Abigail Alliance v. Von Eschenbach
Abigail Alliance v. Von Eschenbach was a lawsuit brought by a coalition of patients and a patient-advocacy group to establish a constitutional right to greater access to experimental drugs by patients having terminal diseases.
The plaintiffs claimed that the Food and Drug Administration places unconstitutional obstacles in the way dying patients who have run out of other treatment options.
The patient-advocacy group, the Abigail Alliance for Better Access to Developmental Drugs, remarked that:
- "Huge numbers of Americans die each year after being denied access to developmental drugs that might have prolonged their lives -- drugs that, in many instances, later received FDA marketing approval."
The plaintiffs found initial success in a 2-1 decision in their favor by the Court of Appeals for the D.C. Circuit. However, an en banc sitting of that court then overwhelming reversed that initial panel decision, and held that there should not be a new constitutional right to potentially lifesaving treatment. The court expressed concern that a new constitutional right may become a slippery slope to demand stem cell research or other controversial and unproven treatments.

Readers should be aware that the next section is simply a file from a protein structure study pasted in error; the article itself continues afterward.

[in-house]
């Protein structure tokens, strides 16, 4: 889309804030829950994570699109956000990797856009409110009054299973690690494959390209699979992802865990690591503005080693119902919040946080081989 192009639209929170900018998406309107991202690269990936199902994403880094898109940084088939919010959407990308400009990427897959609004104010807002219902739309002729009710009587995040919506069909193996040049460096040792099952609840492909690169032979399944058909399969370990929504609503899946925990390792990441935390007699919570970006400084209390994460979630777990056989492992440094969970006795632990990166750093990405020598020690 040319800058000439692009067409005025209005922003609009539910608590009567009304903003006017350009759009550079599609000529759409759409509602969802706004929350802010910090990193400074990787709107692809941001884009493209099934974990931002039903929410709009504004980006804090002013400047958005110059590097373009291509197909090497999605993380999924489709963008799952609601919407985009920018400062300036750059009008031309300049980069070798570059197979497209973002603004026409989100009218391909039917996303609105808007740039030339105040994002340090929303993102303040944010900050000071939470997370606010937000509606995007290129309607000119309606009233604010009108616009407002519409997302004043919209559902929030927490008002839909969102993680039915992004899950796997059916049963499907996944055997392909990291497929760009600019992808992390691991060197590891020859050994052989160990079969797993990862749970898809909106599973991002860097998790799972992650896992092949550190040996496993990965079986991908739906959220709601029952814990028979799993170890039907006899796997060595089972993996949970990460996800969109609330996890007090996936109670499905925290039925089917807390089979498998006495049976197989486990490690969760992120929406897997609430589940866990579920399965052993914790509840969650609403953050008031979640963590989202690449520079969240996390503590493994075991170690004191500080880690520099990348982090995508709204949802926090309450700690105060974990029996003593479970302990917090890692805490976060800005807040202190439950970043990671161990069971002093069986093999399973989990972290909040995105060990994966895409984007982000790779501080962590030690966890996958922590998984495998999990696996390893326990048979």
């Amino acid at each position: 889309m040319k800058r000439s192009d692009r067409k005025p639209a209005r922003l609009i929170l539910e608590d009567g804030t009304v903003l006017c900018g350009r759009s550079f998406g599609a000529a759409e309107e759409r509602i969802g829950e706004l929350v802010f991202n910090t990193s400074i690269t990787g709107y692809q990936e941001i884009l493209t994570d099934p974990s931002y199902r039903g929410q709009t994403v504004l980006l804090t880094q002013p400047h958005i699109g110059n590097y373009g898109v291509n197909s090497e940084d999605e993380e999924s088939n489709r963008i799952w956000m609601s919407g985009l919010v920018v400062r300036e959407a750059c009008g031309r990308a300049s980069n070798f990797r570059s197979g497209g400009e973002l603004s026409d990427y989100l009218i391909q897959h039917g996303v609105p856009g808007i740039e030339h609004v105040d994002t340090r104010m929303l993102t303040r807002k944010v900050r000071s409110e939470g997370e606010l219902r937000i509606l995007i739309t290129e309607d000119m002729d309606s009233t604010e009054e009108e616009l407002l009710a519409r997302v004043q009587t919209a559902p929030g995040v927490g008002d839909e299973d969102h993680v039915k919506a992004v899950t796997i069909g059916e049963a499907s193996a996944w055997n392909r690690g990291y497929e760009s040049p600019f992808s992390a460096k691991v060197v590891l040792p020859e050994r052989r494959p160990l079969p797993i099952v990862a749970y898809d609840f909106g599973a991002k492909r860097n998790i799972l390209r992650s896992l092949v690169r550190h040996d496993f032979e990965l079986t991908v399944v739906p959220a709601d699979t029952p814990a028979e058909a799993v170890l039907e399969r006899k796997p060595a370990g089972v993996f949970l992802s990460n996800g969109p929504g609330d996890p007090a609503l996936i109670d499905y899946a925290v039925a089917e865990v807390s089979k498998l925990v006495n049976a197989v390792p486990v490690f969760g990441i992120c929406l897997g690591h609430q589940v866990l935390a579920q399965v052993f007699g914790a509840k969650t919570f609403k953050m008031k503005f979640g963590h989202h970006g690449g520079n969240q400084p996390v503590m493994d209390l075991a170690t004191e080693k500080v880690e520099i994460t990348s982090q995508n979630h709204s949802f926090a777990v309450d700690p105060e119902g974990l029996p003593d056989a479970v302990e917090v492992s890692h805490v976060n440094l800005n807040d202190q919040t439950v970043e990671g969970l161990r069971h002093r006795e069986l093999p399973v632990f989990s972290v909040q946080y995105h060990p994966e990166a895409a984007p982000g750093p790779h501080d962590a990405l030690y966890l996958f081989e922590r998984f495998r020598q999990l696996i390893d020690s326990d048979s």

The plaintiffs then petitioned the U.S. Supreme Court for review of their case, in the hope of overturning the decision against them. On January 14, 2008, the Supreme Court refused to grant certiorari to consider overturning the lower court decision.
Scott Bullock of the Institute for Justice in Virginia espoused the libertarian support for a new constitutional right to experimental, but potentially life-saving, drugs in an editorial in the Washington Times:
- "The Abigail Alliance was founded by Abigail, her father and other patients and their families who seek greater access to drugs approved for clinical trials. They sued in federal court in Washington, D.C., represented by the Washington Legal Foundation. ... Of course, the dying patients hope the drugs will be effective, but they do not have time to wait for studies to prove that; experimental drugs may be the only hope to save their lives. ... Now is the time for the Supreme Court to take up this case to ensure that the protection of essential constitutional rights do not become a matter of word games and semantics."
The Supreme Court disagreed, as not even four votes supported a grant of certiorari.